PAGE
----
Two articles. Right next to each other on page 7 of today’s Times. I hope you lot are grateful; I can no longer link to the Times so I had to type all these quotes out myself. The first article is by Ashling O’Connor and Andy Stephens and is headed “Call for action against novelty sport bets”. The “action” to which it approvingly refers* is that of the government passing more laws to regulate cricket. The article says:
Cricket, with its complex rules and endless permutations makes it an ideal companion of spot-betting. Traditional British bookmakers avoid bets on what might occur during short passages of play and were not affected by the events allegedly manipulated at Lord’s on Friday. However, the more arcane aspects of the game attract huge interest in some parts of the world, especially Asia, where betting is unregulated.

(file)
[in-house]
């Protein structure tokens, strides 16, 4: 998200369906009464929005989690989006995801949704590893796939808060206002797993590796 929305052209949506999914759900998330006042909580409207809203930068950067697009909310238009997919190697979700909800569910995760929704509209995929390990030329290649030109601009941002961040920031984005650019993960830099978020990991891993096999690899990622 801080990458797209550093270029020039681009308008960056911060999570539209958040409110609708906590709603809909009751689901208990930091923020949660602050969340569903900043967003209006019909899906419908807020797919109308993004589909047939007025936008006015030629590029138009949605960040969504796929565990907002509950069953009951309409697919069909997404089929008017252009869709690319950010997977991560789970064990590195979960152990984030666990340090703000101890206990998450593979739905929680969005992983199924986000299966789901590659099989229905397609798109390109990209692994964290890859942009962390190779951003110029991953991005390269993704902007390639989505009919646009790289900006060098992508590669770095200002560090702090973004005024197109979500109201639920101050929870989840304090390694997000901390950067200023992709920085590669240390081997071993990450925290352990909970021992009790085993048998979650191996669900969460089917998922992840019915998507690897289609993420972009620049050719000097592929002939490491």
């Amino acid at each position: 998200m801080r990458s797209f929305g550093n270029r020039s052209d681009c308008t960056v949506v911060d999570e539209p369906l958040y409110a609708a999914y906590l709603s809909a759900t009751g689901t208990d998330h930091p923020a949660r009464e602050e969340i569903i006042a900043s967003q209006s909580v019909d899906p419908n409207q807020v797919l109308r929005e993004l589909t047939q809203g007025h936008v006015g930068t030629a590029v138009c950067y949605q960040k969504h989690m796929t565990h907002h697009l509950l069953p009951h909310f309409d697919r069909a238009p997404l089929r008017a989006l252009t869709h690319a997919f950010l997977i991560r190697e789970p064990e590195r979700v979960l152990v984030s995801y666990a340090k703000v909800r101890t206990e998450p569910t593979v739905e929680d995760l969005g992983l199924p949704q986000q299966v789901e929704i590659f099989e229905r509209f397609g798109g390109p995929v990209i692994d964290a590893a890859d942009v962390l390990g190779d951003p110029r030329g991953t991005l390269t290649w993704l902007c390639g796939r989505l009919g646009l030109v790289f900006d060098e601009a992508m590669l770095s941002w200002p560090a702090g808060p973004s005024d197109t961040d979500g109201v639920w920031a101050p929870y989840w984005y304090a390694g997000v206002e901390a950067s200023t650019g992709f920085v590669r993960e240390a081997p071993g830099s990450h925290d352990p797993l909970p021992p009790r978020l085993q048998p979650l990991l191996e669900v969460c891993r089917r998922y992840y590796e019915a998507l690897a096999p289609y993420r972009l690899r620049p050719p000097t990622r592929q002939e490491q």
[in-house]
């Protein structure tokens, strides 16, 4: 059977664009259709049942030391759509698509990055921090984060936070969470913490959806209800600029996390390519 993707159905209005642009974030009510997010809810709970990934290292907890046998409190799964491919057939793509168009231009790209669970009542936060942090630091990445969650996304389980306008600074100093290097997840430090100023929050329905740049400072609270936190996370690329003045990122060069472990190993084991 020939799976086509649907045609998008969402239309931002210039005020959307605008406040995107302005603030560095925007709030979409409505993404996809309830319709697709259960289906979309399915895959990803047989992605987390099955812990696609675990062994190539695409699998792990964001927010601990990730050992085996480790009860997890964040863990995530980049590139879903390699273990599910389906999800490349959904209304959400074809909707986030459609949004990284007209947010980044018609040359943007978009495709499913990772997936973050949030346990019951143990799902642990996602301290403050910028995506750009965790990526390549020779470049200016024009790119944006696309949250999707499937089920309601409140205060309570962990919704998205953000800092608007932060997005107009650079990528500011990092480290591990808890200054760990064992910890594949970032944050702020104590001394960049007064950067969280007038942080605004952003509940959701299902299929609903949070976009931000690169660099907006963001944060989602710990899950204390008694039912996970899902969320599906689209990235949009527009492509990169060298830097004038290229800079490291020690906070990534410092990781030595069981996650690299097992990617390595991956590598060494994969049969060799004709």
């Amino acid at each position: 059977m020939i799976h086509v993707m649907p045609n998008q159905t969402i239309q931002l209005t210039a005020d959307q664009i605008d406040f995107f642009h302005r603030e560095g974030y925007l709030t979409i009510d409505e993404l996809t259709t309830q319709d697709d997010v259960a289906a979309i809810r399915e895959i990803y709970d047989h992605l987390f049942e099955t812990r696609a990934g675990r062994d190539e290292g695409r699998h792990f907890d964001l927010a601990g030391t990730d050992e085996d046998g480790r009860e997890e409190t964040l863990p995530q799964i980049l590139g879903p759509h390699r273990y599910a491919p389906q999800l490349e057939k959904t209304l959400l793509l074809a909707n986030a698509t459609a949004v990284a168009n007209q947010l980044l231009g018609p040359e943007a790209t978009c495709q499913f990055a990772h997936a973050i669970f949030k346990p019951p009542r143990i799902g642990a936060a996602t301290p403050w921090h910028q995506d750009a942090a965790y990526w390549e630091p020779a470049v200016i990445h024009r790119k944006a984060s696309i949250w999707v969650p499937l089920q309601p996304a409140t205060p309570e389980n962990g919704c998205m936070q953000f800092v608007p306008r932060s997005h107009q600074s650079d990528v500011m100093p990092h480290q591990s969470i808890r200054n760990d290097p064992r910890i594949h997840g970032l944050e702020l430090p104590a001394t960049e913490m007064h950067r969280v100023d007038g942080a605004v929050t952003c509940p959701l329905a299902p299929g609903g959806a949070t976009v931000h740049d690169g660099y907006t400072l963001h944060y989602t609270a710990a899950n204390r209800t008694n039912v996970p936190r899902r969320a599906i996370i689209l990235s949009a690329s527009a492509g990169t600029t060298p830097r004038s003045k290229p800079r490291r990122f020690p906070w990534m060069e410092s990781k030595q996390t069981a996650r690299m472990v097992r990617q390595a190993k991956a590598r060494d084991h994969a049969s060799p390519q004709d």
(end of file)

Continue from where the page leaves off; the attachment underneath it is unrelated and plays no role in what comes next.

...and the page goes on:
The second article is by Mike Atherton. It is headed “Shift of power base to gambling-obsessed India fuels corruption”, and it says:
The only bookmakers who offer markets on elements of the game open to so-called micro-manipulation are those in India where bookmaking is illegal and designed to avoid tax and service the black market.
1) Why is the Times printing contradictory articles on the same page?
2) Which one is right?
Two comments. Firstly, even I know that Mike Atherton has played a little cricket in his time, has mixed with teams from all the cricketing countries, has made a genuinely successful career as a sports writer after his retirement from cricket, and might be presumed to know something about these matters. In contrast the O’Connor/Stephens article appears to have been churned out from a Play-doh Fun Factory using the Quango Calls for More Regulation extruder template. Secondly, they might be right and Atherton wrong even so.
*Dear Lord, what misery has been inflicted upon the world because no one ever looked good issuing a call for inaction.